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My first teaching experience was one year (a/y 1967-1968) as an instructor at Springfield College in Massachusetts, followed by 48 years at California State Polytechnic University in Pomona, California, from which I retired in 2010 (between 2010 and 2016 I was a paid annuitant in anthropology). My main interests in our discipline have been human ecology, comparative law, psychological anthropology, and forensic anthropology.
Field research included work in San Pedro Village, Ambergris Caye, British Honduras (economic/ecological study); Utila, The Bay Islands of Honduras (remittance economics); Grand Cayman Island (emigration); and Cuba (oral history collecting). I also served for 15 years as an unpaid consultant on the Bay Islands for the Cayman Islands National Archive. Post retirement study has been on the Hawaiian Islands of Kauai, Maui, and Oahu (restoration and refurbishment of native plant and animal life), resulting thus far in two conference presentations.
Anthropologist, videographer, and film editor of 52 anthropological and ethnographic films on the traditional music of the Horqin Mongols of eastern Inner Mongolia Autonomous Region (IMAR), China: SONG OF THE GRASSLANDS: ETHNICITY, IDENTITY, ECONOMIC DEVELOPMENT, CULTURE CHANGE, AND TRADITIONAL MUSIC AMONG THE HORQIN MONGOLS OF EASTERN INNER MONGOLIA, CHINA, viewable at: www.anthrofilm.net/MongolMusic/FIRSTPAGEMM.html
Founding President of the Society for Urban Anthropology (Cincinnati, 1979, by acclamation) and President (1979-1980). (AAA NEWSLETTER 21(2): 4.)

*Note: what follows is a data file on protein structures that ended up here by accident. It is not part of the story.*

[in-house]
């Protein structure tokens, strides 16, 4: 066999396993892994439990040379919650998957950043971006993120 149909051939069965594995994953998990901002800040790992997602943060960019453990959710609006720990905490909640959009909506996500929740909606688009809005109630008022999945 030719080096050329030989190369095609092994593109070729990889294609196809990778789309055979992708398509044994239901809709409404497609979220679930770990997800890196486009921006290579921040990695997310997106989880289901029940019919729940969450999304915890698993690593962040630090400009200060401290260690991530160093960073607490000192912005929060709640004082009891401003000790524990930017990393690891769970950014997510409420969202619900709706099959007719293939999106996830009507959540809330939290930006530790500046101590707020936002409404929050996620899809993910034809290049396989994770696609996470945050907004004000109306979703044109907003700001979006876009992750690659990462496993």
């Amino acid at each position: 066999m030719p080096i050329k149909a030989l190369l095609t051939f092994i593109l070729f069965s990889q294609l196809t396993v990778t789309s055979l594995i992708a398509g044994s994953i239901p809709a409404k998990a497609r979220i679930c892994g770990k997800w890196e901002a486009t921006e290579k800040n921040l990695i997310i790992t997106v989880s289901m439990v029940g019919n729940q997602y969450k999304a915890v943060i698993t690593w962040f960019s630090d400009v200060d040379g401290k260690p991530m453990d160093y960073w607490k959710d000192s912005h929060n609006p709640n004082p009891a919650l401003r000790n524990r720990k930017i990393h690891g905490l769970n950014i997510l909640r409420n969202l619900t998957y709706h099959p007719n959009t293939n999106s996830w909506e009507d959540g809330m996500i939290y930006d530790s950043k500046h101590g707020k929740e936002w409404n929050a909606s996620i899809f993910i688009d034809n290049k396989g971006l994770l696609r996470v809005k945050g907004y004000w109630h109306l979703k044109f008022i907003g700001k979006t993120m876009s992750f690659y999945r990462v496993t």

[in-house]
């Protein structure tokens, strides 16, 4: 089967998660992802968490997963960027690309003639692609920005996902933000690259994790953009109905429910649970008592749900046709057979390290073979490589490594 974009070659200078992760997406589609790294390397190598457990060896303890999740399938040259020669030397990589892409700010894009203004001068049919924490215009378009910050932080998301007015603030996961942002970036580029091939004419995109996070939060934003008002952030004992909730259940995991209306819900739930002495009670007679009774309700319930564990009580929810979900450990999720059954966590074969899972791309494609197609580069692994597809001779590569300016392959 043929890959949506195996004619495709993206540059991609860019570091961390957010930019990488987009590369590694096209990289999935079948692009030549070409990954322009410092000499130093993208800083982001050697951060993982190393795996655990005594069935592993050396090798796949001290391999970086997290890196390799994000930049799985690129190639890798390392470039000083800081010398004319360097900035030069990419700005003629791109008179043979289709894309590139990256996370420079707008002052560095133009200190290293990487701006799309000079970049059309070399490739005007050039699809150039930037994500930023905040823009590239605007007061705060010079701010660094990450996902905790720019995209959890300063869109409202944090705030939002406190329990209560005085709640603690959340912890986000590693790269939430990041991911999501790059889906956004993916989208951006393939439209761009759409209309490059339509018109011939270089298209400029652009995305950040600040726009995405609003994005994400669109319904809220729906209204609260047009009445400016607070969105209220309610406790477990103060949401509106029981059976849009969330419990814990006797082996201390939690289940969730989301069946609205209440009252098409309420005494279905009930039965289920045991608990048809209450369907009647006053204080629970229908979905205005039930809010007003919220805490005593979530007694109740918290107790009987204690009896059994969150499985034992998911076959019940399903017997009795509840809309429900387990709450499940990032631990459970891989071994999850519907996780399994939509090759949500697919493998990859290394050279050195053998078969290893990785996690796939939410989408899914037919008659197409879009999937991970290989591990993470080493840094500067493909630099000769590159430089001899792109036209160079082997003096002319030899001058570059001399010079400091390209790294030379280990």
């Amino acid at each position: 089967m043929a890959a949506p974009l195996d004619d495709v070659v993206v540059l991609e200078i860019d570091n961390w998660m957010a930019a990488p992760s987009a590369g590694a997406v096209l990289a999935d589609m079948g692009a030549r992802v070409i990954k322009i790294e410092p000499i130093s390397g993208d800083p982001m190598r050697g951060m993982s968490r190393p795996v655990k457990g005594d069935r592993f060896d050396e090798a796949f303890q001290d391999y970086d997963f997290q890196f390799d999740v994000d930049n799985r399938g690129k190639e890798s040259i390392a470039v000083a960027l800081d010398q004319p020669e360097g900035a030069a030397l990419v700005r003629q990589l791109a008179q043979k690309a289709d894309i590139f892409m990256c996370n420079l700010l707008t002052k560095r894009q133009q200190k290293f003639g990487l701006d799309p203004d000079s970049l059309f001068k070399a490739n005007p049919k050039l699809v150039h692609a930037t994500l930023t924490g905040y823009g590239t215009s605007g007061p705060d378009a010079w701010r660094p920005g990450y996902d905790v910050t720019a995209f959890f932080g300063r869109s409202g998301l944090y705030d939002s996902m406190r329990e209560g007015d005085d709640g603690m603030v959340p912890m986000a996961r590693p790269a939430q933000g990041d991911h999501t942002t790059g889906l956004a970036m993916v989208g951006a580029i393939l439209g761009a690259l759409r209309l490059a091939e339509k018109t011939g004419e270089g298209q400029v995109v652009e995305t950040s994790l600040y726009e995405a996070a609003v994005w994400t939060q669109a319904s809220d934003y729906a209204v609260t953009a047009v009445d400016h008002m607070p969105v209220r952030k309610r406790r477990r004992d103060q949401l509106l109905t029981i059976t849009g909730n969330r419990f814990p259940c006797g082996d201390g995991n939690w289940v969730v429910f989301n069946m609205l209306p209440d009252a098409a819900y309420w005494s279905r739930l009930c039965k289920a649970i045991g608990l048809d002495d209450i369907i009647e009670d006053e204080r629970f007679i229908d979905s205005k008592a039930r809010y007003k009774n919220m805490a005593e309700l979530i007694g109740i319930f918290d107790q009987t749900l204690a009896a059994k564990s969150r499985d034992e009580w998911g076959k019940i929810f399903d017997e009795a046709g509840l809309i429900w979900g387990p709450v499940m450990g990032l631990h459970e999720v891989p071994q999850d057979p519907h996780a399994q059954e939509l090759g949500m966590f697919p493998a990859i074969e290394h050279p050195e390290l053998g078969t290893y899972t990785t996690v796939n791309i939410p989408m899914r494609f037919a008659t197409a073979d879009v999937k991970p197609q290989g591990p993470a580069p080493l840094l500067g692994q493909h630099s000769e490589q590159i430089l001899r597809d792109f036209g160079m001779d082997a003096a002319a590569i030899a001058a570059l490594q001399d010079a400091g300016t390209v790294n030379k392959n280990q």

From 1990, Dr Ushijima transferred his field to Central and Western Visayas, Philippines, and organized The Visayas Maritime Anthropological Studies or VMAS at the University of Tsukuba. Japanese scholars worked with Filipino scholars in writing about the maritime culture of the Visayas. This project was implemented fist in 1991-1992(VIMS 1) and continued two more rounds, 1993-1995(VMAS 2) and 1997-1999(VMAS 3). In the eight years of fieldwork, a three-volume report was published from the University of the Philippines, Diliman, Quezon City.
Dr Ushijima highlighted the social integrative factor of kob-kob, a type of ring net fishery, common in the port town of Bantayan Island in northern Cebu (VMAS 1). His group studied the trade network of byahidor(traders) of biso or clay water jars in the Island of Maripipi(VMAS 2). He extended his interest in network and craftsmanship to his fieldwork in Carigara, Leyte, focusing on blacksmith families, their unique techniques, buy and sell activities, and markets networks(VMas 3).
I have lectured about anthropology at all levels of public and private schools in the area, libraries, senior centers and colleges. I also presented programs about a book written by my Aunt, Ruth Altbeker Cyprys -"A Jump for Life: A Survivor's Journal From Nazi-Occupied Poland" document at Penn Museum of anthropology and archaeology. I volunteered for over 24 years, with 15 years being spent at the archives of the African American Research Library and Cultural Center in Fort Lauderdale, Fl.
For 30 years, I managed my husband's pediatric office where books on many aspects of anthropology and archaeology were available for families to read together. Our two children are Philip Wider-community organizer-health, social and economic human rights & Eve Wider-librarian at the University of Pittsburgh, active member of Amnesty International since high school.
I have used the knowledge gained through scholarships and fellowships that enabled me to achieve a debt free graduate degree. I strive, now, to help this generation and future generations to graduate debt free.